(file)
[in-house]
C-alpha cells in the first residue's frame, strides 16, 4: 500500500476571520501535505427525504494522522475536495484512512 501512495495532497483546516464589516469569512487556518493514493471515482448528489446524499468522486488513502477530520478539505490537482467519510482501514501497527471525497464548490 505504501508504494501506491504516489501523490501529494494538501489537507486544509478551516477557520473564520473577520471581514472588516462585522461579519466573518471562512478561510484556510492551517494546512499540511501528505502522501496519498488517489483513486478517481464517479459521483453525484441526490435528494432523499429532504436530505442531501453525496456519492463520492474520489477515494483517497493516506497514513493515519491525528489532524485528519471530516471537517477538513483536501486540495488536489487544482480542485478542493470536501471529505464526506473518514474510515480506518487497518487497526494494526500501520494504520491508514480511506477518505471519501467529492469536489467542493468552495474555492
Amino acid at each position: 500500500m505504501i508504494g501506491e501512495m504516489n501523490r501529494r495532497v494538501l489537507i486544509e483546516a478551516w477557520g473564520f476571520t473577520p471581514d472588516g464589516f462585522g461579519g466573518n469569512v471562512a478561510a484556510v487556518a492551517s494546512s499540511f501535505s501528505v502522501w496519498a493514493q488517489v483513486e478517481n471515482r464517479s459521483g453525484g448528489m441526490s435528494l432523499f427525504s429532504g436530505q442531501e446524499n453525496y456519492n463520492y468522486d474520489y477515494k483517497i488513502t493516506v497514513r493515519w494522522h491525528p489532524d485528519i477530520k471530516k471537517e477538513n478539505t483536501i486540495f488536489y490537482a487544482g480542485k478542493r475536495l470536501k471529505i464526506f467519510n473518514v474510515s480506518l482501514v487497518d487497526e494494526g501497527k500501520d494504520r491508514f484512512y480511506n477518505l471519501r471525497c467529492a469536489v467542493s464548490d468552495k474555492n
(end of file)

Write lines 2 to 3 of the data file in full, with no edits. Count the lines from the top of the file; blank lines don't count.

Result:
C-alpha cells in the first residue's frame, strides 16, 4: 500500500476571520501535505427525504494522522475536495484512512 501512495495532497483546516464589516469569512487556518493514493471515482448528489446524499468522486488513502477530520478539505490537482467519510482501514501497527471525497464548490 505504501508504494501506491504516489501523490501529494494538501489537507486544509478551516477557520473564520473577520471581514472588516462585522461579519466573518471562512478561510484556510492551517494546512499540511501528505502522501496519498488517489483513486478517481464517479459521483453525484441526490435528494432523499429532504436530505442531501453525496456519492463520492474520489477515494483517497493516506497514513493515519491525528489532524485528519471530516471537517477538513483536501486540495488536489487544482480542485478542493470536501471529505464526506473518514474510515480506518487497518487497526494494526500501520494504520491508514480511506477518505471519501467529492469536489467542493468552495474555492
Amino acid at each position: 500500500m505504501i508504494g501506491e501512495m504516489n501523490r501529494r495532497v494538501l489537507i486544509e483546516a478551516w477557520g473564520f476571520t473577520p471581514d472588516g464589516f462585522g461579519g466573518n469569512v471562512a478561510a484556510v487556518a492551517s494546512s499540511f501535505s501528505v502522501w496519498a493514493q488517489v483513486e478517481n471515482r464517479s459521483g453525484g448528489m441526490s435528494l432523499f427525504s429532504g436530505q442531501e446524499n453525496y456519492n463520492y468522486d474520489y477515494k483517497i488513502t493516506v497514513r493515519w494522522h491525528p489532524d485528519i477530520k471530516k471537517e477538513n478539505t483536501i486540495f488536489y490537482a487544482g480542485k478542493r475536495l470536501k471529505i464526506f467519510n473518514v474510515s480506518l482501514v487497518d487497526e494494526g501497527k500501520d494504520r491508514f484512512y480511506n477518505l471519501r471525497c467529492a469536489v467542493s464548490d468552495k474555492n